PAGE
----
Ankyrin B (AnkB) is an "adaptor" protein that anchors several membrane proteins to the cytoskeleton. AnkB deficiency emerged as an important pro-arrhythmic factor a few years ago, when it was found that AnkB loss- of-function mutations generate human long QT syndrome type 4 (LQT4), the only LQT produced by alterations in a protein other than an ion channel. Besides LQT4, humans with AnkB loss-of-function mutations display a complex cardiac phenotype that also includes bradycardia, stress-induced ventricular arrhythmias and sudden cardiac death. The mechanisms responsible for such a phenotype are largely unknown. AnkB protein expression and distribution are drastically altered in the infarct border zone after myocardial infarction (MI). This may result in a mechanism for post-MI remodeling and arrhythmogenesis similar to that found in patients with AnkB loss-of-function mutations. Direct interaction with AnkB is required for the membrane targeting and stability of the Na/Ca exchanger (NCX) and Na/K-ATPase (NKA), which are essential in the regulation of cardiac [Na]i and [Ca]i and thus contractility and potential for triggered arrhythmias. The severity of the human cardiac phenotype generated by various AnkB loss-of-function mutants directly relates to the inability of those mutants to target NCX and NKA correctly to the cardiac myocyte sarcolemma. Thus, altered NCX and NKA expression and membrane distribution are key to the cardiac phenotype generated by AnkB loss-of-function. This phenotype is largely reproduced in mice heterozygous for a null mutation in AnkB (AnkB mice). Myocytes from AnkB mice show modestly reduced NCX and NKA protein expression, predominantly at the T-tubules, larger cellular and sarcoplasmic reticulum (SR) Ca load and increased frequency of early afterdepolarizations (EAD) and delayed afterdepolarizations (DAD). Despite its physiological and pathophysiological significance, the role of AnkB in regulating cardiac [Ca]i and arrhythmogenesis is poorly understood. The overall goal of this proposal is to decipher the mechanisms responsible for altered cardiac Ca regulation and triggered arrhythmias induced by AnkB loss-of-function (inherited and acquired). We will combine measurements of [Na]i and [Ca]i (in the bulk and junctional cleft), patch-clamp and molecular biology techniques in isolated cardiac myocytes in three Specific Aims. First, I will test several specific hypotheses aimed at understanding how AnkB affects intracellular Ca in the heart.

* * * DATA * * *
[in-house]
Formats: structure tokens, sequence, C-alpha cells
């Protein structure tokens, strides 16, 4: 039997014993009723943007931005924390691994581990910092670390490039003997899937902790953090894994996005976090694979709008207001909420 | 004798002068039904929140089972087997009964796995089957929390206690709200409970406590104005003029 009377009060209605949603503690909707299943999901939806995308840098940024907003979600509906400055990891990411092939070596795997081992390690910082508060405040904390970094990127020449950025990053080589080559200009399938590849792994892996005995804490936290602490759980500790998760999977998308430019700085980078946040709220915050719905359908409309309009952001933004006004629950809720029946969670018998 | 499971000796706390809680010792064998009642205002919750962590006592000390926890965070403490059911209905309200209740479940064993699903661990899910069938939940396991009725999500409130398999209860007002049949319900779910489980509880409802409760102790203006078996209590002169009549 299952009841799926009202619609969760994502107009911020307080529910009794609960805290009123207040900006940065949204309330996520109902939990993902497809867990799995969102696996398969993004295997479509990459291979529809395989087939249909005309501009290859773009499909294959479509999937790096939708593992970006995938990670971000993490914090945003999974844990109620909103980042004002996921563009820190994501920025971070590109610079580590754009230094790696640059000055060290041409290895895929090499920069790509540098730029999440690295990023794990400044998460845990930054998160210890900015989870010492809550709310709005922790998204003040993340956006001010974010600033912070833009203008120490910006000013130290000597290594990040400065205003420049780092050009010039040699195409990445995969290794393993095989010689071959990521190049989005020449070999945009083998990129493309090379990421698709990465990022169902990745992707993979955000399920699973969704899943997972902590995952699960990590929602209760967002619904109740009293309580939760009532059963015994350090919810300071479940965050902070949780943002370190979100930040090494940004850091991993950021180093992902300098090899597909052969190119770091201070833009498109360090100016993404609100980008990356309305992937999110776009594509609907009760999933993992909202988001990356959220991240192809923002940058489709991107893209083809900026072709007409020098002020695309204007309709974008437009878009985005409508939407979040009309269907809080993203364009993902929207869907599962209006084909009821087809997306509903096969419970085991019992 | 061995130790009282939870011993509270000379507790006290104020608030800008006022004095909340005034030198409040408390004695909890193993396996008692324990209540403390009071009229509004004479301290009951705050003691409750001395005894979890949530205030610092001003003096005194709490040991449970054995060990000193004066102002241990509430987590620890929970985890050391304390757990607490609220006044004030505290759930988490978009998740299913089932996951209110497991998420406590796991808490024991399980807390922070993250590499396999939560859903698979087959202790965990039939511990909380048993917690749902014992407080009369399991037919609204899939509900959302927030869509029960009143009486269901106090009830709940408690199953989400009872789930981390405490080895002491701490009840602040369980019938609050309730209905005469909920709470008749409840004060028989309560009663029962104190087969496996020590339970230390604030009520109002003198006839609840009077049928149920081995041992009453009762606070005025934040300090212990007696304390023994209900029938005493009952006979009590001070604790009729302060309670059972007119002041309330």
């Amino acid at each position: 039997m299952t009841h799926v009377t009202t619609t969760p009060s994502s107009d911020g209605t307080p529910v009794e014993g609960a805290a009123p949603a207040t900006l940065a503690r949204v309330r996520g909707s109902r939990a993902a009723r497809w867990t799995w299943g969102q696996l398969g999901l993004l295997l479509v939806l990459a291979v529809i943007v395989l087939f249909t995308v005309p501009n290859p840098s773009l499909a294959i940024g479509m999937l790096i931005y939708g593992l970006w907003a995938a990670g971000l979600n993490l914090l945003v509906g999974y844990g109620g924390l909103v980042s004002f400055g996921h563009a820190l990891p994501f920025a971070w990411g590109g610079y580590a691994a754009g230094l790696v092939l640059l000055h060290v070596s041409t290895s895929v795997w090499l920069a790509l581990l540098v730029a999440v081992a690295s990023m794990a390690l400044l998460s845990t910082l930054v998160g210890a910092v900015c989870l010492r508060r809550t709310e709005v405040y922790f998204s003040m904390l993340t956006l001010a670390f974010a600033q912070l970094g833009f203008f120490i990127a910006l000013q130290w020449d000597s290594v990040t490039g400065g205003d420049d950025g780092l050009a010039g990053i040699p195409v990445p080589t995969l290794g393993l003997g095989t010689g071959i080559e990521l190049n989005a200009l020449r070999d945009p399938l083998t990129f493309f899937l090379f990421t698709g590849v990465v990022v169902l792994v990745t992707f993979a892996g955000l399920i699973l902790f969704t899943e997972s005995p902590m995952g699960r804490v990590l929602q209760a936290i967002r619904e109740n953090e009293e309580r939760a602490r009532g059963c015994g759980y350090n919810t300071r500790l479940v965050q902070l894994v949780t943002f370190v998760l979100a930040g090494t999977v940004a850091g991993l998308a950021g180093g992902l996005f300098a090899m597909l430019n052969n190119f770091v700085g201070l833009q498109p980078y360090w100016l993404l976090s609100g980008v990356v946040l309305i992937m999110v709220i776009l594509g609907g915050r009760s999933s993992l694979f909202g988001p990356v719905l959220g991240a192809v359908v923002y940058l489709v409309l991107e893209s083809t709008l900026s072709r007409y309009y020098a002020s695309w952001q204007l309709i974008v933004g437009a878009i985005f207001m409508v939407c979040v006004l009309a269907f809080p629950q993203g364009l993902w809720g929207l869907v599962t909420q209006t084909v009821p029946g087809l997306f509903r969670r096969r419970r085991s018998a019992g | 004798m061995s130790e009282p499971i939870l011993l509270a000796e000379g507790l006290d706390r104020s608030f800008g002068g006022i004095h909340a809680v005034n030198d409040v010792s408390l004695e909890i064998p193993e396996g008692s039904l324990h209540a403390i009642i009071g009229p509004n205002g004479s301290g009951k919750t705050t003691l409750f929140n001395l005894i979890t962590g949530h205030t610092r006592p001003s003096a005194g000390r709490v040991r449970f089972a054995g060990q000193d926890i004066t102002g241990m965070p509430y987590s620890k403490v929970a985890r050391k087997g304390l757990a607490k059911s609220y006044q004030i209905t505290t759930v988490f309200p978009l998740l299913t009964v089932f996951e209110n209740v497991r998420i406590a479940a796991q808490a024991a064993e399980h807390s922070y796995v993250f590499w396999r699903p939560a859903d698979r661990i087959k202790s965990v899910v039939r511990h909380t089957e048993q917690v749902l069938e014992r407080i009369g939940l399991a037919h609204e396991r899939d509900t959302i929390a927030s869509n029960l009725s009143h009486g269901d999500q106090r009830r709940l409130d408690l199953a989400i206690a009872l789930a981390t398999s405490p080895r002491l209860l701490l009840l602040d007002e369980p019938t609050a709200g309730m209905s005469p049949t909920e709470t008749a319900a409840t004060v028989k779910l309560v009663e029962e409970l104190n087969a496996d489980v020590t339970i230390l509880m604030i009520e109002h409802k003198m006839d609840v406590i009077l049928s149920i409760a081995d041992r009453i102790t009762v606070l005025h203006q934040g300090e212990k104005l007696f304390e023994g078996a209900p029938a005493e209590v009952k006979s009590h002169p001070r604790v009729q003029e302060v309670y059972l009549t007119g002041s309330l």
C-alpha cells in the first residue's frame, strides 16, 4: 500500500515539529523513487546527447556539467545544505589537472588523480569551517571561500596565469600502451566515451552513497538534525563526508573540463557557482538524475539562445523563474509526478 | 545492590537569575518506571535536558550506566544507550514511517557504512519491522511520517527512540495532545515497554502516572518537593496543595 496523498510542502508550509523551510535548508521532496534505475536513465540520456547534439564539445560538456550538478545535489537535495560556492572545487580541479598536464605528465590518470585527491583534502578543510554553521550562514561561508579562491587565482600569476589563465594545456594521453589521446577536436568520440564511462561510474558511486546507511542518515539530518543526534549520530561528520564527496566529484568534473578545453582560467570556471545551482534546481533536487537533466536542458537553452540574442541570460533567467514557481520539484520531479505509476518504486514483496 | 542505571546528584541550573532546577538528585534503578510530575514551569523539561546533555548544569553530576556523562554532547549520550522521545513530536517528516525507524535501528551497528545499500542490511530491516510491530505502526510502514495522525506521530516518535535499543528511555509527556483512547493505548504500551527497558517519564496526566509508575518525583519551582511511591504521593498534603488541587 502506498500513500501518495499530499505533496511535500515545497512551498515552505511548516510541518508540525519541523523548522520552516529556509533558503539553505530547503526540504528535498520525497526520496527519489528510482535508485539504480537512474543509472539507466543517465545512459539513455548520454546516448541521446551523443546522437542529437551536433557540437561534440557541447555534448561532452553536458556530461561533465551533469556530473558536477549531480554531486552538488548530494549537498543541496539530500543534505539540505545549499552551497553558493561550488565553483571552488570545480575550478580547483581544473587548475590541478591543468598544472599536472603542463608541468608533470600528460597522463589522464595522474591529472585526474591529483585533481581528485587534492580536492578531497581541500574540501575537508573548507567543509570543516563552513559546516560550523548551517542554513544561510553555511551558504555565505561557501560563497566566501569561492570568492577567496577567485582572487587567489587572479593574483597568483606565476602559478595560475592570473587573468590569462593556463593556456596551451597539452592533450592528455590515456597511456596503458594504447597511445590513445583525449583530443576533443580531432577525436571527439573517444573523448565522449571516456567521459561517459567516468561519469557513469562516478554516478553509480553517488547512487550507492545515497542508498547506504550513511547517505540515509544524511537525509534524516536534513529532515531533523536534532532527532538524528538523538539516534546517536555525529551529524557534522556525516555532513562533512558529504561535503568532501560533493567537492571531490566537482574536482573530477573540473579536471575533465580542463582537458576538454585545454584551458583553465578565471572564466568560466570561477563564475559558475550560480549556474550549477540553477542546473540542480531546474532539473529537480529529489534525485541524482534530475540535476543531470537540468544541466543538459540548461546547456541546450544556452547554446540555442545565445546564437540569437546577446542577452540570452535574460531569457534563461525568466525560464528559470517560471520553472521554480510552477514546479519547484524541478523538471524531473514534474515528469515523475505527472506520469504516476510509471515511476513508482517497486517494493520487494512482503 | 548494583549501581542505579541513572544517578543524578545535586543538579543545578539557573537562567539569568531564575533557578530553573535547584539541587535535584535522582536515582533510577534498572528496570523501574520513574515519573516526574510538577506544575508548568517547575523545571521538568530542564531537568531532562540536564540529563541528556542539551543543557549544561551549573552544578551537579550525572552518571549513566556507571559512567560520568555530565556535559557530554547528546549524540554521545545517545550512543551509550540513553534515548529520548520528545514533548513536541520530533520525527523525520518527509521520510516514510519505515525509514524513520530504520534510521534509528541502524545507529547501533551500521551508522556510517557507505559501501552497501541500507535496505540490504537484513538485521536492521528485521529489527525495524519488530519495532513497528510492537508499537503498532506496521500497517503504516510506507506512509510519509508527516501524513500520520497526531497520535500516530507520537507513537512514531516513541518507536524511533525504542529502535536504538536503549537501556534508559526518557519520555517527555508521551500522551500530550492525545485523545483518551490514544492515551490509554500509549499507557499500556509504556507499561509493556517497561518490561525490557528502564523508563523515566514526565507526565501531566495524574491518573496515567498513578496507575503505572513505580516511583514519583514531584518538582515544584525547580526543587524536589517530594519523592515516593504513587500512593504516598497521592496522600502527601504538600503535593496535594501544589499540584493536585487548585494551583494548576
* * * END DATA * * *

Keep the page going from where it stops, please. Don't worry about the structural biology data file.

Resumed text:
Aim 2 will focus on the mechanisms responsible for the occurrence of early and delayed afterdepolarizations in myocytes with AnkB deficiency. In the final aim I will test the hypothesis that AnkB proteolysis by calpain and the ensuing remodeling in NCX and NKA is a more general mechanism for triggered ventricular arrhythmias. These studies will both advance our understanding of how AnkB affects cardiac [Ca]i regulation and will provide key mechanistic information that could lead to the development of new treatments for patients with ventricular arrhythmias associated with inherited or acquired AnkB loss-of-function.
The proposed work will identify the main factors responsible for altered Ca regulation and triggered ventricular arrhythmias generated by ankyrin B deficiency. This project will also determine to what extent calpain- mediated proteolysis of ankyrin B, which occurs in pathophysiological conditions such as ischemia/reperfusion, leads to a mechanism for cardiac dysfunction and arrhythmogenesis similar to that seen with genetic loss-of- function of ankyrin B. Thus, these studies will both advance our understanding of how ankyrin B affects cardiac Ca regulation and will provide key mechanistic information that could lead to the development of new treatments for patients with ventricular arrhythmias associated with inherited or acquired loss-of-function of ankyrin B.
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